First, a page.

2019年05月24日56分19秒

Sean: IMHO, the PHP documentation is really quite bad at describing the nuances of core language features.But that is, perhaps, because so many ad-hoc special cases are baked into the language...

2019年05月24日56分19秒

Baba It does. Passing it to a function is the same as doing $foo = $array before the loop ;)

2019年05月24日56分19秒

For those of you who don't know what a zval is, please refer to Sara Goleman's blog.golemon.com/2007/01/youre-being-lied-to.html

2019年05月24日56分19秒

Minor correction: what you call Bucket isn't what is normally called Bucket in a hashtable. Normally Bucket is a set of entries with the same hash%size. You seem to use it for what is normally called an entry. Linked list isn't on buckets, but on entries.

2019年05月24日56分19秒

unbeli I'm using the terminology used internally by PHP. The Buckets are part of a doubly linked list for hash collisions and also part of a doubly linked list for order ;)

2019年05月24日56分19秒

Great anwser. I think you meant iterate($outerArr); and not iterate($arr); somewhere.

2019年05月24日56分19秒

seems your right, I made some example which demonstrate that:codepad.org/OCjtvu8r one difference from your example - it does not copy if you change value, only if change keys.

2019年05月24日56分19秒

This does indeed explain all the behavior show above, and it can be nicely illustrated by calling each() at the end of the first test case, where we see that the array pointer of the original array points to the second element, since the array was modified during the first iteration. This also seems to demonstrate that foreach moves the array pointer on before executing the code block of the loop, which I was not expecting - I would have thought it would do this at the end. Many thanks, this clears it up for me nicely.

2019年05月24日56分19秒

Your answer is not quite correct. foreach operates on a potential copy of the array, but it does not make the actual copy unless it is needed.

2019年05月24日56分19秒

would you like to demonstrate how and when that potential copy is created through code ? My code demonstrates that foreach is copying the array100% of the time. I am eager to know. Thanks for you comments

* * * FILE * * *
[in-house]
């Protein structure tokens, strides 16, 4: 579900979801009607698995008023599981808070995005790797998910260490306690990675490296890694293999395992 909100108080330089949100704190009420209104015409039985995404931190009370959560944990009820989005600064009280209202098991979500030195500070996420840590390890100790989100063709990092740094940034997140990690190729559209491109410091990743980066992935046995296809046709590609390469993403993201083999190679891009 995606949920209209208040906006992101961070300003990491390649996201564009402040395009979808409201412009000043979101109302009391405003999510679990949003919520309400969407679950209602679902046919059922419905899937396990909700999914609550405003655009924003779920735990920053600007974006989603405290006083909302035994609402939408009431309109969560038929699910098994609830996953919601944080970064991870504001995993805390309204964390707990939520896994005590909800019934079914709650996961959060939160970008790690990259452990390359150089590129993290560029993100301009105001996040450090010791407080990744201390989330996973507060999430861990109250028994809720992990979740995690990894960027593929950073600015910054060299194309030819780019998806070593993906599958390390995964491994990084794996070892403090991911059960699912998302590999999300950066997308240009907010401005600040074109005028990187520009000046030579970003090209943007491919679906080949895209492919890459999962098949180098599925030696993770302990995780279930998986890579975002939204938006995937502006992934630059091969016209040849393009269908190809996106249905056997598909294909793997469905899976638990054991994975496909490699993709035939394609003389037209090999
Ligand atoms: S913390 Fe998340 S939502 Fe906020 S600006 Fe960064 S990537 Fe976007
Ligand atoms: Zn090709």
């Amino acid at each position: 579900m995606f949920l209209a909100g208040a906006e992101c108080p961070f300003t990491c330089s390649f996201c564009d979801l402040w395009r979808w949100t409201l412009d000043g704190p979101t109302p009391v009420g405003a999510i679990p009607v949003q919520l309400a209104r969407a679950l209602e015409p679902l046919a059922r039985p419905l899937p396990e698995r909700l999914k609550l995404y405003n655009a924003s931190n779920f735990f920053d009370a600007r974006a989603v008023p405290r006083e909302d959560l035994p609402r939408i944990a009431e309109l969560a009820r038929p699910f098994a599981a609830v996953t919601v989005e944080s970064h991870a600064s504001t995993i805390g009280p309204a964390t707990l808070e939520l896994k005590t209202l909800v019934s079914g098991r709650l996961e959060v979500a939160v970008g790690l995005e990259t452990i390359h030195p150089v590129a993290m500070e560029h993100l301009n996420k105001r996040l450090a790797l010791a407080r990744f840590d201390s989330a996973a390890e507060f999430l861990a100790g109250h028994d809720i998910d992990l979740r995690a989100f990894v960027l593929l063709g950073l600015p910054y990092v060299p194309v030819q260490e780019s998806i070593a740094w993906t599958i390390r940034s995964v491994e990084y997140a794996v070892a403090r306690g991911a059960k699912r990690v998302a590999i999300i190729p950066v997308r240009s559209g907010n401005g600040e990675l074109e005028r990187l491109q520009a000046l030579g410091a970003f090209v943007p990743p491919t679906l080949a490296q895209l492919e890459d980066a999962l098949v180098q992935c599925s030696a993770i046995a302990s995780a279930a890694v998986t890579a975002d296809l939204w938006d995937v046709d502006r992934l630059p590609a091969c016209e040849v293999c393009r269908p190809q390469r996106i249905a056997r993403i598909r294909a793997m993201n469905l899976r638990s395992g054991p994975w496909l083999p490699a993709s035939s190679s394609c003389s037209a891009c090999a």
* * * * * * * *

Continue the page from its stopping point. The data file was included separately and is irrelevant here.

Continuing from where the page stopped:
2019年05月24日56分19秒

Copying an array costs a lot. Try counting the time it takes to iterate an array with 100000 elements using either for or foreach. You will not see any significant difference between the two of them, because an actual copy does not take place.

2019年05月25日56分19秒

Then I would assume that there is SHARED data storage reserved until or unless copy-on-write , but (from my code snippet) its evident that there will always be TWO set of SENTINEL variables one for the original array and other for foreach. Thanks that makes sense

2019年05月24日56分19秒

yes that is "prospected" copy i.e "potential" copy.Its not protected as you suggested

2019年05月24日56分19秒

Well did you read the rest of the answer? It makes perfect sense that foreach decides if it will loop another time before it even runs the code in it.

2019年05月24日56分19秒

No, the array is modified, but "too late" since foreach already "thinks" that it is at the last element (which it is at the start of iteration) and will not loop anymore. Where in the second example, it is not at the last element at the start of iteration and evaluates again on the start of next iteration. I am trying to prepare a test case.

2019年05月24日56分19秒

AlmaDo Look at lxr.php.net/xref/PHP_TRUNK/Zend/zend_vm_def.h#4509 It's always set to the next pointer when it iterates. So, when it reaches the last iteration, it'll be marked as finished (via NULL pointer). When you then add a key in last iteration, foreach won't notice it.

2019年05月24日56分19秒

DKasipovic no. There is no complete & clear explanation there (at least for now - may be I'm wrong)

2019年05月24日56分19秒

Actually it seems that AlmaDo has a flaw in understanding his own logic… Your answer is fine.

2019年05月24日56分19秒

Object public variables is wrong or at best misleading. You cannot use an object in an array without the correct interface (eg, Traversible) and when you do foreach((array)$obj ... you are in fact working with a simple array, not an object anymore.

2019年05月24日56分19秒